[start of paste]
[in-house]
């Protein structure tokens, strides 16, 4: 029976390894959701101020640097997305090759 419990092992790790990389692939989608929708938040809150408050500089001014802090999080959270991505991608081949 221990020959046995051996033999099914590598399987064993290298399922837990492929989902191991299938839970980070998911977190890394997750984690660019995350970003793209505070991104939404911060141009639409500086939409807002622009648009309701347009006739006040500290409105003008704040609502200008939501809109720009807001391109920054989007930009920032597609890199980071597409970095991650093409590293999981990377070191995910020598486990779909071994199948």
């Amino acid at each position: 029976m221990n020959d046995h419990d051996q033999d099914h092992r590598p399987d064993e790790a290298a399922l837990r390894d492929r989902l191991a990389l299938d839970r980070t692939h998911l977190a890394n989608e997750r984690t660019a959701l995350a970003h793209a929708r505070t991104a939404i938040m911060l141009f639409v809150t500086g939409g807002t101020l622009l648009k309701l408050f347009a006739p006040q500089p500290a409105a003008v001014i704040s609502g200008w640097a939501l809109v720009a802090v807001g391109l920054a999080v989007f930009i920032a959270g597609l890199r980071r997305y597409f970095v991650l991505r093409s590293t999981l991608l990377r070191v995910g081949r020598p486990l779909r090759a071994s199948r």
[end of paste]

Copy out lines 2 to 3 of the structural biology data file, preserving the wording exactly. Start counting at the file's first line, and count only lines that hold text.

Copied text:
């Protein structure tokens, strides 16, 4: 029976390894959701101020640097997305090759 419990092992790790990389692939989608929708938040809150408050500089001014802090999080959270991505991608081949 221990020959046995051996033999099914590598399987064993290298399922837990492929989902191991299938839970980070998911977190890394997750984690660019995350970003793209505070991104939404911060141009639409500086939409807002622009648009309701347009006739006040500290409105003008704040609502200008939501809109720009807001391109920054989007930009920032597609890199980071597409970095991650093409590293999981990377070191995910020598486990779909071994199948």
């Amino acid at each position: 029976m221990n020959d046995h419990d051996q033999d099914h092992r590598p399987d064993e790790a290298a399922l837990r390894d492929r989902l191991a990389l299938d839970r980070t692939h998911l977190a890394n989608e997750r984690t660019a959701l995350a970003h793209a929708r505070t991104a939404i938040m911060l141009f639409v809150t500086g939409g807002t101020l622009l648009k309701l408050f347009a006739p006040q500089p500290a409105a003008v001014i704040s609502g200008w640097a939501l809109v720009a802090v807001g391109l920054a999080v989007f930009i920032a959270g597609l890199r980071r997305y597409f970095v991650l991505r093409s590293t999981l991608l990377r070191v995910g081949r020598p486990l779909r090759a071994s199948r």